Ford Taps into Tron-like Tech for Designing its Vehicles
Gravity Sketch 3D virtual reality tool enables designers to develop more human-centric designs.
From a desk at the Ford Design Studio, a designer enters a virtual room and begins a 3D sketch. He is designing a virtual car around himself and adjusting the attributes to best suit him: the driver. This work is part of Ford’s latest exploration of a new process that places the customer at the center of design and can help reduce the time it takes to create a vehicle.
Ford is the first automaker to work with Gravity Sketch, a 3D virtual reality tool that enables designers to create more human-centric vehicle design. Designers trade in their sketch pads for a headset and controllers to become immersed in virtual reality, imitating gestural interactions through motion tracking that replicates sketching with pen and paper.
Michael Smith, Ford design manager, says seeing all angles of a vehicle as it is being drawn truly unleashes creativity and fosters development of human-centric design from start to finish.
“Jumping right into 3D gives us a 360-degree view of a vehicle as it is being created,” he says.
Traditional automotive design begins with a 2D sketch that’s then scanned to produce a high-quality illustration. Once these renderings are evaluated, a few are translated into data using computer-aided design software to create a 3D model. That model is transferred into a virtual reality environment for further evaluation and to determine the design’s feasibility. This can take weeks, meaning designers need to be extremely selective about which designs make it to the 3D modeling stage.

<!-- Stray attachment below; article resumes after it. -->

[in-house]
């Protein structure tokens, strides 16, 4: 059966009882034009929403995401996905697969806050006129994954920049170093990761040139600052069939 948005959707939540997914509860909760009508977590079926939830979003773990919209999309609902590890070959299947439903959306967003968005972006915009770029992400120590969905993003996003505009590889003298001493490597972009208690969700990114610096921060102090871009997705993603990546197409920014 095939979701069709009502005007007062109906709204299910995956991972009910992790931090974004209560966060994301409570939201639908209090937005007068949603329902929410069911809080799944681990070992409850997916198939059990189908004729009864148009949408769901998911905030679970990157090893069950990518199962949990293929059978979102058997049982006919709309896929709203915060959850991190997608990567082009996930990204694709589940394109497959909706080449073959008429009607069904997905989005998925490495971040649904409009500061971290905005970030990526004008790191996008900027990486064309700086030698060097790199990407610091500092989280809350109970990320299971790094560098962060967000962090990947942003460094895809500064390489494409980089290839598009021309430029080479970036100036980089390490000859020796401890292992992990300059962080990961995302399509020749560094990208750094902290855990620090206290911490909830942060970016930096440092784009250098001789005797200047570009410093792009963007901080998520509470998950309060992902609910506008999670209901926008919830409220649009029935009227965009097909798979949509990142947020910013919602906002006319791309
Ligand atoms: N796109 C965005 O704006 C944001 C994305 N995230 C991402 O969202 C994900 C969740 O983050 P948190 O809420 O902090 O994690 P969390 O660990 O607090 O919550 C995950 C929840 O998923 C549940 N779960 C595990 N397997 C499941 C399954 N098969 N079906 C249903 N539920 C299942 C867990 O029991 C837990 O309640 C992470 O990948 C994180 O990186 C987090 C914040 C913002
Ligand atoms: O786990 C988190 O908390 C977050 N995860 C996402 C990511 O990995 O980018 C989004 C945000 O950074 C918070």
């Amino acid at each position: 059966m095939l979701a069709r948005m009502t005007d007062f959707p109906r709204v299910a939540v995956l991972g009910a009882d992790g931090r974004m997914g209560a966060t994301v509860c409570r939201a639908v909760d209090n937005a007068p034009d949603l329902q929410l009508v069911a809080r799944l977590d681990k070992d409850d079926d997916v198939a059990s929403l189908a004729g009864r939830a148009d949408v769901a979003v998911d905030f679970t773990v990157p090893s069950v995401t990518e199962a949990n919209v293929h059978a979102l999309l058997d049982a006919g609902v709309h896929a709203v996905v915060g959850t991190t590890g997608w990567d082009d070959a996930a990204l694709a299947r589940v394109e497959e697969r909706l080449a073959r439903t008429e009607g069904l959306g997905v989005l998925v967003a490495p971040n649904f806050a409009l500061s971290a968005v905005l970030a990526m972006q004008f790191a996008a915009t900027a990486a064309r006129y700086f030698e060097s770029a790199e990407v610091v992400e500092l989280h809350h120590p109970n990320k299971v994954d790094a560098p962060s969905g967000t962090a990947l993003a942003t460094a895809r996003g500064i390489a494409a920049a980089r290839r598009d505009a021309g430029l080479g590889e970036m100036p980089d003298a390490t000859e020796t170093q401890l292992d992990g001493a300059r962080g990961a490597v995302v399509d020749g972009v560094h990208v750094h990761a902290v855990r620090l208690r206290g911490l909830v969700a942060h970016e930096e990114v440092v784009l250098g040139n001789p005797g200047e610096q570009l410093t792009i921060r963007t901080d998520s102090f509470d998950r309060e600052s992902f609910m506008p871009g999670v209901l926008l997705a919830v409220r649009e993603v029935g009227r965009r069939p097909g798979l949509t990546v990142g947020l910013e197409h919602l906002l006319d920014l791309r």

‘This application moves the entire process into the world of virtual reality, giving us greater options for reviewing more models in the 3D environment to create the best possible vehicles.’
Gravity Sketch allows designers to speed the process from weeks to hours, skipping the 2D stage and working with a 3D model from the beginning. Designers can anchor a driver at the center, rotating their 3D design to view it from any angle to create a scalable vehicle around their driver. They can even step inside the vehicle sketch to quickly adjust design attributes to best suit occupants. Gravity Sketch enables Ford designers to place the customer at the very center of the vehicle as designers are sketching it.
“This application has the potential to help ensure we are delivering the very best vehicle designs for our customers,” said Smith. “It moves the entire process into the world of virtual reality, giving us greater options for reviewing more models in the 3D environment to create the best possible vehicles.”
Across five global Ford design studios, dozens of interior and exterior designers are now experimenting with Gravity Sketch for workflow feasibility and its potential for real-time co-creation and collaboration. Shifting to a model that designs and evaluates in virtual reality could revolutionize the entire process by drastically reducing development time and allowing for more 3D representations in the evaluation stage.